Metalloids: Are the least common type of elements, their properties are a mix of nonmetal and metal properties. The metalloids are hybrid elements. Perhaps the most important characteristic of metalloids is that they partially conduct electricity for semi-conductors.

Nonmetals: Are opposites of metals, that’s why they are called nonmetals (not metals). They are not malleable or ductile, they are brittle. Metals normally lose electrons to become cations, but nonmetals do the opposite and gain electrons to become anions.

Halogens: Are located in the second column from the right side of the periodic table (group 17). They all have seven valence electrons, which make them highly reactive for covalent bonds. The halogen family consists of fluorine, chlorine, bromine, iodine, and astatine. Halogens form ionic bonds with all kinds of elements. One common substance you see every day is sodium chloride (NaCl) which is better known as salt.

Noble Gases: Are located on the far-right column of the periodic table. These elements are very unreactive because they have their outer shells fully filled with eight electrons (except helium which has two). The noble gas family consists of helium (which is used in balloons), neon (neon lights), krypton, xenon (which is used in headlights), argon (which is used in light bulbs), and radon (whose isotopes can be used to cure cancer).

Alkali Metals: Are located to the far left side of the periodic table (Group 1) excluding hydrogen. They are in the first group because they each only have one valence electron. Alkali metals are very reactive because they only need to lose one electron to have a full shell. This family consists of lithium (used in batteries), sodium (combines with chlorine to make salt), potassium (found in bananas), rubidium cesium, and francium.


Alkaline Earth Metals: Are located one column to the right of the alkali metals (Group 2). They are also highly reactive, but not as reactive as the alkali metals because they have two valence electrons. They are called alkaline metals because when they are mixed in solutions they form basic (alkaline) solutions. The alkaline earth metals family consists of beryllium, magnesium, calcium (what makes strong bones), strontium, barium, and radium.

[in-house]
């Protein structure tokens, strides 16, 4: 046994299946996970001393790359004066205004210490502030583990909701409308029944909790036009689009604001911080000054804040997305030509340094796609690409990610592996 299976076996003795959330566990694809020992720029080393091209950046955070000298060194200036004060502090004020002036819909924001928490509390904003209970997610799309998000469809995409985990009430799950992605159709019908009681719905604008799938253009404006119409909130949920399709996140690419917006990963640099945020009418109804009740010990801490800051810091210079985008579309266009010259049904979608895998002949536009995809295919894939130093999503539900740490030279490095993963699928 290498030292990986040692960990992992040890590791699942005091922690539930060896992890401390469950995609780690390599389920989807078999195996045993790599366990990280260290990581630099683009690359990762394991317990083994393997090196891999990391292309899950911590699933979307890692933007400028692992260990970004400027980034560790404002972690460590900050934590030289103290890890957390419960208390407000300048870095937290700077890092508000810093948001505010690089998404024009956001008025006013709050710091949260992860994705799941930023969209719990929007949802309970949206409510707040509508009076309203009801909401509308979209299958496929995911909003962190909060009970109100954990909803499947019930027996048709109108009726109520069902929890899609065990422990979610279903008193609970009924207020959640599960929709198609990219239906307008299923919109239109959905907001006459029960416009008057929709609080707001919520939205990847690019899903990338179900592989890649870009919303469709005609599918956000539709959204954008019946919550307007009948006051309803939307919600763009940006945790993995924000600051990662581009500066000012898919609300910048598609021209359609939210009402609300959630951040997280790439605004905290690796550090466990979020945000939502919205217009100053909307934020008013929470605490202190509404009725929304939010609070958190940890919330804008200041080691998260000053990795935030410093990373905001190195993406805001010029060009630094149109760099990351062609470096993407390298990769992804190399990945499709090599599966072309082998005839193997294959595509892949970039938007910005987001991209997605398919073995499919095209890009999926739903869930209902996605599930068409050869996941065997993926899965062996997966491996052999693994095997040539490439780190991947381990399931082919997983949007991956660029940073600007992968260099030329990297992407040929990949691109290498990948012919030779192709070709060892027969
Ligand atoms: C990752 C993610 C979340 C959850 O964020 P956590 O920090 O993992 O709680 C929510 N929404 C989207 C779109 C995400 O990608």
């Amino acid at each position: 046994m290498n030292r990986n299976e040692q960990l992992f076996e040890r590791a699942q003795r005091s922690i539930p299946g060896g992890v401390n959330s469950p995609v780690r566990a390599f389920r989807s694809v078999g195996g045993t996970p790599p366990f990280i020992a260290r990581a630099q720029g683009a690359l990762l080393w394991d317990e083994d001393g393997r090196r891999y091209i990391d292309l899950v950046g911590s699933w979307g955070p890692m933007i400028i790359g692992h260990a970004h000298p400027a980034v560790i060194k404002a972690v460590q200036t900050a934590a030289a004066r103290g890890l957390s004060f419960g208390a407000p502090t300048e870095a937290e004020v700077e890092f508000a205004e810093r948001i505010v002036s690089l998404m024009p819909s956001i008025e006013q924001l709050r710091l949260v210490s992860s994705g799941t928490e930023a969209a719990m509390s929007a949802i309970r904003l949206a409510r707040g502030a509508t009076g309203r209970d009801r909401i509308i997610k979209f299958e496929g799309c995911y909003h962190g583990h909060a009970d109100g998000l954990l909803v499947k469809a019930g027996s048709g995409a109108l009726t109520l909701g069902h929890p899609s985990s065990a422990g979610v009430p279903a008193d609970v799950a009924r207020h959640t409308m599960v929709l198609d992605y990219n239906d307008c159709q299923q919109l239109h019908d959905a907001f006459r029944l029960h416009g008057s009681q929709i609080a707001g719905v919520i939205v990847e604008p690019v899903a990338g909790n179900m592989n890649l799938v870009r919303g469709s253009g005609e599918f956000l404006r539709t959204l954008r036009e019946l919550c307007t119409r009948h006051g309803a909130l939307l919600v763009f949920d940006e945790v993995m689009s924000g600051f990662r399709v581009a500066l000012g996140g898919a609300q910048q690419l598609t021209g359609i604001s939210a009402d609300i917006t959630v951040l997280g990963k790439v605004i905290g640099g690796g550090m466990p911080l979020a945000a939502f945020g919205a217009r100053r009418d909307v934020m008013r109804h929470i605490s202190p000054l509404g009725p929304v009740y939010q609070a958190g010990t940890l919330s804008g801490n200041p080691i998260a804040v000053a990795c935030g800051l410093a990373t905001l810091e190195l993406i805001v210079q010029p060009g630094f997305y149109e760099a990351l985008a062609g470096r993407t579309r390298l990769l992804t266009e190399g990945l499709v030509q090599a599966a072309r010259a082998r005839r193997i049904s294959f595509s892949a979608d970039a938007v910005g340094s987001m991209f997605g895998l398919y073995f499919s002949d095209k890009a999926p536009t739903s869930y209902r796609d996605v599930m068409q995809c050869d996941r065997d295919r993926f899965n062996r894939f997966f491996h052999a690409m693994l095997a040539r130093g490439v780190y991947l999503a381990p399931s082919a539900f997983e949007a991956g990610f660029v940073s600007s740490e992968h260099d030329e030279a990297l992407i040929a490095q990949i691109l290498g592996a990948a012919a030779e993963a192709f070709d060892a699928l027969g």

Transition Metals: Make up, by far, the largest family on the periodic table. They are located between and including the following elements horizontally: scandium through copper, yttrium through silver, lanthanum through gold, actinium through all higher atomic numbers in that period. They have a lot of electrons (normally) and distribute them in many advanced/ complicated ways.

Lanthanides: Are a group of metals located on the second row from the bottom of the periodic table. They are fairly rare, their atomic numbers range from 57 (lanthanum) to 71 (lutetium). Some of these elements can be found in superconductors, glass production, or lasers.

Actinides: Are a group of metals in the bottom row of the periodic table. The actinide family contains fifteen elements starting with actinium through the entire row to lawrencium. All actinides are radioactive and some are not found in nature.

author avatar
William Anderson (Schoolworkhelper Editorial Team)
William completed his Bachelor of Science and Master of Arts in 2013. He current serves as a lecturer, tutor and freelance writer. In his spare time, he enjoys reading, walking his dog and parasailing. Article last reviewed: 2022 | St. Rosemary Institution © 2010-2024 | Creative Commons 4.0

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